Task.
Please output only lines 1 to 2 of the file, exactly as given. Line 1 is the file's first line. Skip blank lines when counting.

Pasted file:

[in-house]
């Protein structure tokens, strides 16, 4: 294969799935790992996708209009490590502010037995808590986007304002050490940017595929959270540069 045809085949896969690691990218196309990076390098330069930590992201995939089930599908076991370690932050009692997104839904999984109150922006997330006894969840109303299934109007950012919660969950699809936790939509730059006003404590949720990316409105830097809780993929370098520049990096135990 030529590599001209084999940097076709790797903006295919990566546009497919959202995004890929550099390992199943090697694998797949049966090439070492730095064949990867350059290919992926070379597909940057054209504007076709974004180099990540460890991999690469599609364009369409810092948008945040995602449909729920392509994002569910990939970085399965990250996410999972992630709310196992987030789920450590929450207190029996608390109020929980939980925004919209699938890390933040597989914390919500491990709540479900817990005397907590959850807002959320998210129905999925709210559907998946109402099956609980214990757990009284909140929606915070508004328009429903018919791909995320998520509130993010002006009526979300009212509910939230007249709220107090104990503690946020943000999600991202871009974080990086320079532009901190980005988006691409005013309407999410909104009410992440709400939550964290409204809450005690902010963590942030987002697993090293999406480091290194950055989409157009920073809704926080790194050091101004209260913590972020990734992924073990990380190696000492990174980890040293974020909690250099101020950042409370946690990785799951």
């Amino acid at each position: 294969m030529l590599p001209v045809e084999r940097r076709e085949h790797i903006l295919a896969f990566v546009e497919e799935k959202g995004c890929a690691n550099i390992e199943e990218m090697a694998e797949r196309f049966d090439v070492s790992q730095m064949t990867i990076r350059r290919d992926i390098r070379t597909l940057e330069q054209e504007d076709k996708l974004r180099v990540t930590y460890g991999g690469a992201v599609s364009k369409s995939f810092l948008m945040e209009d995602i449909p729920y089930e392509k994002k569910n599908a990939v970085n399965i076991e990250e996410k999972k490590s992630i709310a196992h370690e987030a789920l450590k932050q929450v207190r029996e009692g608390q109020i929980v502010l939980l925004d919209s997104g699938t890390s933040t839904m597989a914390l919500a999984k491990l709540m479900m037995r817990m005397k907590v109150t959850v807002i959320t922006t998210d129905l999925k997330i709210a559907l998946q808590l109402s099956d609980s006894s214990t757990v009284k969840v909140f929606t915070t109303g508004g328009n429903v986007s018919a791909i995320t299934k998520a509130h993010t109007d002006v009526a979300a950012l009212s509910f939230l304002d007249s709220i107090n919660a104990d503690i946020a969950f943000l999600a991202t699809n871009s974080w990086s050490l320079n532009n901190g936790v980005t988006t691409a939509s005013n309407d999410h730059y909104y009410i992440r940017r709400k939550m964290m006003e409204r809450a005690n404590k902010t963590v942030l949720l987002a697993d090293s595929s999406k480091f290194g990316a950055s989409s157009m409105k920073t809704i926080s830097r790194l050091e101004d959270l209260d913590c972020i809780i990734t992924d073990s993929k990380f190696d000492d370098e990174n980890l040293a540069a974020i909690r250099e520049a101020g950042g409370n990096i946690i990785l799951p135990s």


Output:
[in-house]
């Protein structure tokens, strides 16, 4: 294969799935790992996708209009490590502010037995808590986007304002050490940017595929959270540069 045809085949896969690691990218196309990076390098330069930590992201995939089930599908076991370690932050009692997104839904999984109150922006997330006894969840109303299934109007950012919660969950699809936790939509730059006003404590949720990316409105830097809780993929370098520049990096135990 030529590599001209084999940097076709790797903006295919990566546009497919959202995004890929550099390992199943090697694998797949049966090439070492730095064949990867350059290919992926070379597909940057054209504007076709974004180099990540460890991999690469599609364009369409810092948008945040995602449909729920392509994002569910990939970085399965990250996410999972992630709310196992987030789920450590929450207190029996608390109020929980939980925004919209699938890390933040597989914390919500491990709540479900817990005397907590959850807002959320998210129905999925709210559907998946109402099956609980214990757990009284909140929606915070508004328009429903018919791909995320998520509130993010002006009526979300009212509910939230007249709220107090104990503690946020943000999600991202871009974080990086320079532009901190980005988006691409005013309407999410909104009410992440709400939550964290409204809450005690902010963590942030987002697993090293999406480091290194950055989409157009920073809704926080790194050091101004209260913590972020990734992924073990990380190696000492990174980890040293974020909690250099101020950042409370946690990785799951």